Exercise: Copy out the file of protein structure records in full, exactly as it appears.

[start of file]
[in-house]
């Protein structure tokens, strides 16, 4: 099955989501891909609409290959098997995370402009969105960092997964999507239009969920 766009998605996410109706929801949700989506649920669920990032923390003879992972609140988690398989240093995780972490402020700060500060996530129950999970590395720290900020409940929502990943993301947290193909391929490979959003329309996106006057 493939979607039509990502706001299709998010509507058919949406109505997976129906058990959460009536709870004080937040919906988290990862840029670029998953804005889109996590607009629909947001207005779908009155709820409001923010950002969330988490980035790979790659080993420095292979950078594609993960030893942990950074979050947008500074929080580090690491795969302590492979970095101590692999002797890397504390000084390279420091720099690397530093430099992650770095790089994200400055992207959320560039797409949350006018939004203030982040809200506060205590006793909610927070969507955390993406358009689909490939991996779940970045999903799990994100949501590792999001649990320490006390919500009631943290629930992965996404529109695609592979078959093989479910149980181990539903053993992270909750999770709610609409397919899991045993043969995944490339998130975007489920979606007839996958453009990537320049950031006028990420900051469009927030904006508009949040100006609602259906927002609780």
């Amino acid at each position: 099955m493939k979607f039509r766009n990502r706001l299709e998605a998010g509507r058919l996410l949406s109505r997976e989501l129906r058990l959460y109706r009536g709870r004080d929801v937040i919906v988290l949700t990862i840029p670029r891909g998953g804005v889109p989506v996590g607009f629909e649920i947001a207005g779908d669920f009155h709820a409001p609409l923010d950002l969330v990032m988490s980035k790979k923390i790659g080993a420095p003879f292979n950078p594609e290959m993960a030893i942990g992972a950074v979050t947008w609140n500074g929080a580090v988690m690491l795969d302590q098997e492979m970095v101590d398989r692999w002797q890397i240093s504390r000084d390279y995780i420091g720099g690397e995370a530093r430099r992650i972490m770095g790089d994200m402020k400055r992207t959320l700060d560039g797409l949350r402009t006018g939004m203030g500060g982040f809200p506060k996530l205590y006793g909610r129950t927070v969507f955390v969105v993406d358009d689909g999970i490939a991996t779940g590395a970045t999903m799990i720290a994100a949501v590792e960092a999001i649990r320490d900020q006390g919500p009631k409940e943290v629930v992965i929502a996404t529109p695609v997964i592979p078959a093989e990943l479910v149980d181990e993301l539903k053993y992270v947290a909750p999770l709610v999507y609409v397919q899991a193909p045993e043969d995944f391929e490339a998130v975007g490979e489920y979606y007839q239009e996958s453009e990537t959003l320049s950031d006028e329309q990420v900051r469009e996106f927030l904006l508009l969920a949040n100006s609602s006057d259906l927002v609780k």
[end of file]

[in-house]
């Protein structure tokens, strides 16, 4: 099955989501891909609409290959098997995370402009969105960092997964999507239009969920 766009998605996410109706929801949700989506649920669920990032923390003879992972609140988690398989240093995780972490402020700060500060996530129950999970590395720290900020409940929502990943993301947290193909391929490979959003329309996106006057 493939979607039509990502706001299709998010509507058919949406109505997976129906058990959460009536709870004080937040919906988290990862840029670029998953804005889109996590607009629909947001207005779908009155709820409001923010950002969330988490980035790979790659080993420095292979950078594609993960030893942990950074979050947008500074929080580090690491795969302590492979970095101590692999002797890397504390000084390279420091720099690397530093430099992650770095790089994200400055992207959320560039797409949350006018939004203030982040809200506060205590006793909610927070969507955390993406358009689909490939991996779940970045999903799990994100949501590792999001649990320490006390919500009631943290629930992965996404529109695609592979078959093989479910149980181990539903053993992270909750999770709610609409397919899991045993043969995944490339998130975007489920979606007839996958453009990537320049950031006028990420900051469009927030904006508009949040100006609602259906927002609780």
């Amino acid at each position: 099955m493939k979607f039509r766009n990502r706001l299709e998605a998010g509507r058919l996410l949406s109505r997976e989501l129906r058990l959460y109706r009536g709870r004080d929801v937040i919906v988290l949700t990862i840029p670029r891909g998953g804005v889109p989506v996590g607009f629909e649920i947001a207005g779908d669920f009155h709820a409001p609409l923010d950002l969330v990032m988490s980035k790979k923390i790659g080993a420095p003879f292979n950078p594609e290959m993960a030893i942990g992972a950074v979050t947008w609140n500074g929080a580090v988690m690491l795969d302590q098997e492979m970095v101590d398989r692999w002797q890397i240093s504390r000084d390279y995780i420091g720099g690397e995370a530093r430099r992650i972490m770095g790089d994200m402020k400055r992207t959320l700060d560039g797409l949350r402009t006018g939004m203030g500060g982040f809200p506060k996530l205590y006793g909610r129950t927070v969507f955390v969105v993406d358009d689909g999970i490939a991996t779940g590395a970045t999903m799990i720290a994100a949501v590792e960092a999001i649990r320490d900020q006390g919500p009631k409940e943290v629930v992965i929502a996404t529109p695609v997964i592979p078959a093989e990943l479910v149980d181990e993301l539903k053993y992270v947290a909750p999770l709610v999507y609409v397919q899991a193909p045993e043969d995944f391929e490339a998130v975007g490979e489920y979606y007839q239009e996958s453009e990537t959003l320049s950031d006028e329309q990420v900051r469009e996106f927030l904006l508009l969920a949040n100006s609602s006057d259906l927002v609780k």